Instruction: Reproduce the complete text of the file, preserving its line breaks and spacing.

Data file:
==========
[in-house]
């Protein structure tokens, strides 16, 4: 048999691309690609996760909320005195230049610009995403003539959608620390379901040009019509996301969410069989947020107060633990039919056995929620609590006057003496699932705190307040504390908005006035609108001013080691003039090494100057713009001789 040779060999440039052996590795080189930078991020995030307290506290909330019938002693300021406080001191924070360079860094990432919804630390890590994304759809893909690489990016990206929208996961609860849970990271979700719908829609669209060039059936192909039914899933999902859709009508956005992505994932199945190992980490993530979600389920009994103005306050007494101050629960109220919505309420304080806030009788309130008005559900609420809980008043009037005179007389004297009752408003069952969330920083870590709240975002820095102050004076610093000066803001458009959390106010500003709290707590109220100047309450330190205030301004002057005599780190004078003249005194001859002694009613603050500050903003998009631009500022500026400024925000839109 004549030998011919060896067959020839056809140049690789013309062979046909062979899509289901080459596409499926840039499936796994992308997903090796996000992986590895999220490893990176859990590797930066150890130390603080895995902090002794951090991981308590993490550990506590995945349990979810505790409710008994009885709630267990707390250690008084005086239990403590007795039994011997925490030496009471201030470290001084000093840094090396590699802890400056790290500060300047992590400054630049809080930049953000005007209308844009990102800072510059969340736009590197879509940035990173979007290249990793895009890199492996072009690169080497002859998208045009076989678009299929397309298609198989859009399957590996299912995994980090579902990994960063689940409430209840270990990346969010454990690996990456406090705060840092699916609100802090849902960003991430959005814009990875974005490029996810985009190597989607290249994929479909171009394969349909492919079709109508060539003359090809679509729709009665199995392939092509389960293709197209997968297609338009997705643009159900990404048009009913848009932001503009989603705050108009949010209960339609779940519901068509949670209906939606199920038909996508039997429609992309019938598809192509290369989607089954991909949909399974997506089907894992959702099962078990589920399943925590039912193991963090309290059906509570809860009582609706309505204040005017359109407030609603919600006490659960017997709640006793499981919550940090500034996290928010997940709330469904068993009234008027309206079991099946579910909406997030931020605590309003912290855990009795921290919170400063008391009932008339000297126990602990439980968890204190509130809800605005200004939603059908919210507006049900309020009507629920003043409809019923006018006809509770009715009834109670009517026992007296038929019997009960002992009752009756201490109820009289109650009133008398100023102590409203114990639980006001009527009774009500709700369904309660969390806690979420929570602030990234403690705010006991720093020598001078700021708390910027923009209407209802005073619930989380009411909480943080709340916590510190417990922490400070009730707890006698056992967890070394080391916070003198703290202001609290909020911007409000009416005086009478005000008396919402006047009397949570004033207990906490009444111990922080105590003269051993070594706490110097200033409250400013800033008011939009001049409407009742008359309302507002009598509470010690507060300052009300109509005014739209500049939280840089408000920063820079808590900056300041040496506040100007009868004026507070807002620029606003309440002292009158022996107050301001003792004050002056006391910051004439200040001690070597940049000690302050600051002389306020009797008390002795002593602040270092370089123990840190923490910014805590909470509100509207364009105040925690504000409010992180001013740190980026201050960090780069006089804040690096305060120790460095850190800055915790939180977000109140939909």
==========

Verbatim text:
[in-house]
């Protein structure tokens, strides 16, 4: 048999691309690609996760909320005195230049610009995403003539959608620390379901040009019509996301969410069989947020107060633990039919056995929620609590006057003496699932705190307040504390908005006035609108001013080691003039090494100057713009001789 040779060999440039052996590795080189930078991020995030307290506290909330019938002693300021406080001191924070360079860094990432919804630390890590994304759809893909690489990016990206929208996961609860849970990271979700719908829609669209060039059936192909039914899933999902859709009508956005992505994932199945190992980490993530979600389920009994103005306050007494101050629960109220919505309420304080806030009788309130008005559900609420809980008043009037005179007389004297009752408003069952969330920083870590709240975002820095102050004076610093000066803001458009959390106010500003709290707590109220100047309450330190205030301004002057005599780190004078003249005194001859002694009613603050500050903003998009631009500022500026400024925000839109 004549030998011919060896067959020839056809140049690789013309062979046909062979899509289901080459596409499926840039499936796994992308997903090796996000992986590895999220490893990176859990590797930066150890130390603080895995902090002794951090991981308590993490550990506590995945349990979810505790409710008994009885709630267990707390250690008084005086239990403590007795039994011997925490030496009471201030470290001084000093840094090396590699802890400056790290500060300047992590400054630049809080930049953000005007209308844009990102800072510059969340736009590197879509940035990173979007290249990793895009890199492996072009690169080497002859998208045009076989678009299929397309298609198989859009399957590996299912995994980090579902990994960063689940409430209840270990990346969010454990690996990456406090705060840092699916609100802090849902960003991430959005814009990875974005490029996810985009190597989607290249994929479909171009394969349909492919079709109508060539003359090809679509729709009665199995392939092509389960293709197209997968297609338009997705643009159900990404048009009913848009932001503009989603705050108009949010209960339609779940519901068509949670209906939606199920038909996508039997429609992309019938598809192509290369989607089954991909949909399974997506089907894992959702099962078990589920399943925590039912193991963090309290059906509570809860009582609706309505204040005017359109407030609603919600006490659960017997709640006793499981919550940090500034996290928010997940709330469904068993009234008027309206079991099946579910909406997030931020605590309003912290855990009795921290919170400063008391009932008339000297126990602990439980968890204190509130809800605005200004939603059908919210507006049900309020009507629920003043409809019923006018006809509770009715009834109670009517026992007296038929019997009960002992009752009756201490109820009289109650009133008398100023102590409203114990639980006001009527009774009500709700369904309660969390806690979420929570602030990234403690705010006991720093020598001078700021708390910027923009209407209802005073619930989380009411909480943080709340916590510190417990922490400070009730707890006698056992967890070394080391916070003198703290202001609290909020911007409000009416005086009478005000008396919402006047009397949570004033207990906490009444111990922080105590003269051993070594706490110097200033409250400013800033008011939009001049409407009742008359309302507002009598509470010690507060300052009300109509005014739209500049939280840089408000920063820079808590900056300041040496506040100007009868004026507070807002620029606003309440002292009158022996107050301001003792004050002056006391910051004439200040001690070597940049000690302050600051002389306020009797008390002795002593602040270092370089123990840190923490910014805590909470509100509207364009105040925690504000409010992180001013740190980026201050960090780069006089804040690096305060120790460095850190800055915790939180977000109140939909």